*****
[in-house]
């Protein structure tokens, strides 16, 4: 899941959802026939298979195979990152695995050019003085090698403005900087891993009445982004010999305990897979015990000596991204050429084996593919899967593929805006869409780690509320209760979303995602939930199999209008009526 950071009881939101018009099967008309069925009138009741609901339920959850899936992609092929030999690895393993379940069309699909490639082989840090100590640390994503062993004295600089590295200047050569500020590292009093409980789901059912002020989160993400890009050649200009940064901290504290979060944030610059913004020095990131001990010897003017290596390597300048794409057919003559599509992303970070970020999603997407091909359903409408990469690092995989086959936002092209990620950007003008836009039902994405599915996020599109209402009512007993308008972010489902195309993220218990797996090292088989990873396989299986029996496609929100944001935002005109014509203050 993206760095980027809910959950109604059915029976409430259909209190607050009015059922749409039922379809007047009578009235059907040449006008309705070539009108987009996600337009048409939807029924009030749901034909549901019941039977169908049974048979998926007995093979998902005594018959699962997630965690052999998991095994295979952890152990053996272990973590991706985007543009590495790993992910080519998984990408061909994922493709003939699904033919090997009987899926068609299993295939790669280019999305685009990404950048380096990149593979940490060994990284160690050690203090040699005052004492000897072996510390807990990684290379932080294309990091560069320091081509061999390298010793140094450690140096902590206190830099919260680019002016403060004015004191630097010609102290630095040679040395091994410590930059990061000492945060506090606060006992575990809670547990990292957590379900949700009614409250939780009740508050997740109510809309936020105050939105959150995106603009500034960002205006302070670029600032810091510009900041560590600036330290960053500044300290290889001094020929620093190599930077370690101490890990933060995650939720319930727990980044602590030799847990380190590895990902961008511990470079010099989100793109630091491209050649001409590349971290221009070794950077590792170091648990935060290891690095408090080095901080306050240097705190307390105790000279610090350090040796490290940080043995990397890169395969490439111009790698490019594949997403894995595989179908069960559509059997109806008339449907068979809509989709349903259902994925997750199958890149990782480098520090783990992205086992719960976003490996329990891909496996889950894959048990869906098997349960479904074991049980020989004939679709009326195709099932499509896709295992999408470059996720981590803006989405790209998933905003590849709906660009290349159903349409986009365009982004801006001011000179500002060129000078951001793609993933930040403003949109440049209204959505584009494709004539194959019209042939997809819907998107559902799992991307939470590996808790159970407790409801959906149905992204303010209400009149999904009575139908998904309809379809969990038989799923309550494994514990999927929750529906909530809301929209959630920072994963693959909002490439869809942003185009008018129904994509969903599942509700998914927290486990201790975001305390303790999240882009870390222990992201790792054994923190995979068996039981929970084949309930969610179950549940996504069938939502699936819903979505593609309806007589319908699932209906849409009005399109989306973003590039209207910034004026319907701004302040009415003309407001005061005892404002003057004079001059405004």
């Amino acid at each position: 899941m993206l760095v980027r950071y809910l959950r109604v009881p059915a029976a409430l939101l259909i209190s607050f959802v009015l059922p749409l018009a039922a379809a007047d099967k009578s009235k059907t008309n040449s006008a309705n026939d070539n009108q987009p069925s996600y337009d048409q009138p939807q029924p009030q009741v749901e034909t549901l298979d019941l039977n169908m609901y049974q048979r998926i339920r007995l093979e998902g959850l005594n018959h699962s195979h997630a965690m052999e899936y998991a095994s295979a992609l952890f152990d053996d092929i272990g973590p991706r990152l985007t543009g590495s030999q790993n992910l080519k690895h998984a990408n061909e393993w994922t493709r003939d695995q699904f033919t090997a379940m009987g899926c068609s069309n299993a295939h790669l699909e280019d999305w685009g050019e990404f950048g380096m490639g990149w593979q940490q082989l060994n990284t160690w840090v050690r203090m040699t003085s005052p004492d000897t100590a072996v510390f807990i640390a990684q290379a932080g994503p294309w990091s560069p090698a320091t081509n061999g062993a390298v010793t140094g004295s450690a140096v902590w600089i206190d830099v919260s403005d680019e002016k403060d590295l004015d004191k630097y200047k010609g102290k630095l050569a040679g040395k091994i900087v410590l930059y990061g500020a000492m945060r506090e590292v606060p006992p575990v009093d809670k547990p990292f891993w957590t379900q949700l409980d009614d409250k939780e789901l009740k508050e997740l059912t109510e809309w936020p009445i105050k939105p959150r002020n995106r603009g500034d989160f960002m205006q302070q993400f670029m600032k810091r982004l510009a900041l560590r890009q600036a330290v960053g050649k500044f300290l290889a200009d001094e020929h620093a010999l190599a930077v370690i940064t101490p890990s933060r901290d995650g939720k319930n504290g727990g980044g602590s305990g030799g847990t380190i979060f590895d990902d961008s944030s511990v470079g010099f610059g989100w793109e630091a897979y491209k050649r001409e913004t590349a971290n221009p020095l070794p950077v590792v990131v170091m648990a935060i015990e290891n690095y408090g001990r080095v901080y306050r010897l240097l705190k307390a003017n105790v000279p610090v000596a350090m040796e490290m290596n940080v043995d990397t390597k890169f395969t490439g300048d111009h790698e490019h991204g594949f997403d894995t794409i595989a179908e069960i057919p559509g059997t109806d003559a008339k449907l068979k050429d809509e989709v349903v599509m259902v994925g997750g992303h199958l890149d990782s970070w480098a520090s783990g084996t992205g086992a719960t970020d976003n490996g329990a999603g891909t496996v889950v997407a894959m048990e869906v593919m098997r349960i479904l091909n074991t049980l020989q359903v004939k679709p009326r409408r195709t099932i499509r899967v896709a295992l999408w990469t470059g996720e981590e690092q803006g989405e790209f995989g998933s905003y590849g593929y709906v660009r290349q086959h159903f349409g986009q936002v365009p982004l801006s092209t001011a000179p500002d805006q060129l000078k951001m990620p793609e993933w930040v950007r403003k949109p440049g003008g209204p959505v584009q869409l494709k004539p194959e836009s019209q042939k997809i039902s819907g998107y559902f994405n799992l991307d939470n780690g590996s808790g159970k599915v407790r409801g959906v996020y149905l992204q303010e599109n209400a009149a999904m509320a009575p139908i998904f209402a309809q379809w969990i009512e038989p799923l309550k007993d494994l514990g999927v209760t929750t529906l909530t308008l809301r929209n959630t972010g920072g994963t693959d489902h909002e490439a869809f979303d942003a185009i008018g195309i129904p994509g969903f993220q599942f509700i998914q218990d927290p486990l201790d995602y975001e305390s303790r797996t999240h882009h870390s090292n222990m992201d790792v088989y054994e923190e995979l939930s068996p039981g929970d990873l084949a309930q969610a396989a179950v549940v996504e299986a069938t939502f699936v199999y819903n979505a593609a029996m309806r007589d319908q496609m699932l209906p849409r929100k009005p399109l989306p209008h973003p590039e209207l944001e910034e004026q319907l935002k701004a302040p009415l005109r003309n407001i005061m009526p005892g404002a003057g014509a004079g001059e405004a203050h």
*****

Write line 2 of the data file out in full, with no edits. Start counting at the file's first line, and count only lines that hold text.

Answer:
């Protein structure tokens, strides 16, 4: 899941959802026939298979195979990152695995050019003085090698403005900087891993009445982004010999305990897979015990000596991204050429084996593919899967593929805006869409780690509320209760979303995602939930199999209008009526 950071009881939101018009099967008309069925009138009741609901339920959850899936992609092929030999690895393993379940069309699909490639082989840090100590640390994503062993004295600089590295200047050569500020590292009093409980789901059912002020989160993400890009050649200009940064901290504290979060944030610059913004020095990131001990010897003017290596390597300048794409057919003559599509992303970070970020999603997407091909359903409408990469690092995989086959936002092209990620950007003008836009039902994405599915996020599109209402009512007993308008972010489902195309993220218990797996090292088989990873396989299986029996496609929100944001935002005109014509203050 993206760095980027809910959950109604059915029976409430259909209190607050009015059922749409039922379809007047009578009235059907040449006008309705070539009108987009996600337009048409939807029924009030749901034909549901019941039977169908049974048979998926007995093979998902005594018959699962997630965690052999998991095994295979952890152990053996272990973590991706985007543009590495790993992910080519998984990408061909994922493709003939699904033919090997009987899926068609299993295939790669280019999305685009990404950048380096990149593979940490060994990284160690050690203090040699005052004492000897072996510390807990990684290379932080294309990091560069320091081509061999390298010793140094450690140096902590206190830099919260680019002016403060004015004191630097010609102290630095040679040395091994410590930059990061000492945060506090606060006992575990809670547990990292957590379900949700009614409250939780009740508050997740109510809309936020105050939105959150995106603009500034960002205006302070670029600032810091510009900041560590600036330290960053500044300290290889001094020929620093190599930077370690101490890990933060995650939720319930727990980044602590030799847990380190590895990902961008511990470079010099989100793109630091491209050649001409590349971290221009070794950077590792170091648990935060290891690095408090080095901080306050240097705190307390105790000279610090350090040796490290940080043995990397890169395969490439111009790698490019594949997403894995595989179908069960559509059997109806008339449907068979809509989709349903259902994925997750199958890149990782480098520090783990992205086992719960976003490996329990891909496996889950894959048990869906098997349960479904074991049980020989004939679709009326195709099932499509896709295992999408470059996720981590803006989405790209998933905003590849709906660009290349159903349409986009365009982004801006001011000179500002060129000078951001793609993933930040403003949109440049209204959505584009494709004539194959019209042939997809819907998107559902799992991307939470590996808790159970407790409801959906149905992204303010209400009149999904009575139908998904309809379809969990038989799923309550494994514990999927929750529906909530809301929209959630920072994963693959909002490439869809942003185009008018129904994509969903599942509700998914927290486990201790975001305390303790999240882009870390222990992201790792054994923190995979068996039981929970084949309930969610179950549940996504069938939502699936819903979505593609309806007589319908699932209906849409009005399109989306973003590039209207910034004026319907701004302040009415003309407001005061005892404002003057004079001059405004």